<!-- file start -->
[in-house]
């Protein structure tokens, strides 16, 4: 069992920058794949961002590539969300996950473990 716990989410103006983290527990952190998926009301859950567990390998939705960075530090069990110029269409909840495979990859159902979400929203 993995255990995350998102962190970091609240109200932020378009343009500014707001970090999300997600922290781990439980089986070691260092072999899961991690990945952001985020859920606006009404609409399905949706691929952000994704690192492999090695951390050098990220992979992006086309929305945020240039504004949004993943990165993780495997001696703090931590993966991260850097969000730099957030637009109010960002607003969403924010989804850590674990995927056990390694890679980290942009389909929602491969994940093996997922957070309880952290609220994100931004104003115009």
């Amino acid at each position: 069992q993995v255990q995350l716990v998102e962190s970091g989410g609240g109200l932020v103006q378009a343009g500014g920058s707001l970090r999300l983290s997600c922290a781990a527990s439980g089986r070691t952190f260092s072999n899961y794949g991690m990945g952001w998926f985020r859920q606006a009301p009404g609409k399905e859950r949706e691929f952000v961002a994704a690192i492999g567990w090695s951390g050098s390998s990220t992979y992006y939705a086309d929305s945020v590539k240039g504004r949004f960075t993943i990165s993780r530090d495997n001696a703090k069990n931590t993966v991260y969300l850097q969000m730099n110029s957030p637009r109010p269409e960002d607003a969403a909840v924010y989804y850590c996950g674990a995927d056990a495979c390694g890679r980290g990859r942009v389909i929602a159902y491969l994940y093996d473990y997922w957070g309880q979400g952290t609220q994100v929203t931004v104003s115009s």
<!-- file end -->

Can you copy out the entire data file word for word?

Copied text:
[in-house]
């Protein structure tokens, strides 16, 4: 069992920058794949961002590539969300996950473990 716990989410103006983290527990952190998926009301859950567990390998939705960075530090069990110029269409909840495979990859159902979400929203 993995255990995350998102962190970091609240109200932020378009343009500014707001970090999300997600922290781990439980089986070691260092072999899961991690990945952001985020859920606006009404609409399905949706691929952000994704690192492999090695951390050098990220992979992006086309929305945020240039504004949004993943990165993780495997001696703090931590993966991260850097969000730099957030637009109010960002607003969403924010989804850590674990995927056990390694890679980290942009389909929602491969994940093996997922957070309880952290609220994100931004104003115009």
């Amino acid at each position: 069992q993995v255990q995350l716990v998102e962190s970091g989410g609240g109200l932020v103006q378009a343009g500014g920058s707001l970090r999300l983290s997600c922290a781990a527990s439980g089986r070691t952190f260092s072999n899961y794949g991690m990945g952001w998926f985020r859920q606006a009301p009404g609409k399905e859950r949706e691929f952000v961002a994704a690192i492999g567990w090695s951390g050098s390998s990220t992979y992006y939705a086309d929305s945020v590539k240039g504004r949004f960075t993943i990165s993780r530090d495997n001696a703090k069990n931590t993966v991260y969300l850097q969000m730099n110029s957030p637009r109010p269409e960002d607003a969403a909840v924010y989804y850590c996950g674990a995927d056990a495979c390694g890679r980290g990859r942009v389909i929602a159902y491969l994940y093996d473990y997922w957070g309880q979400g952290t609220q994100v929203t931004v104003s115009s």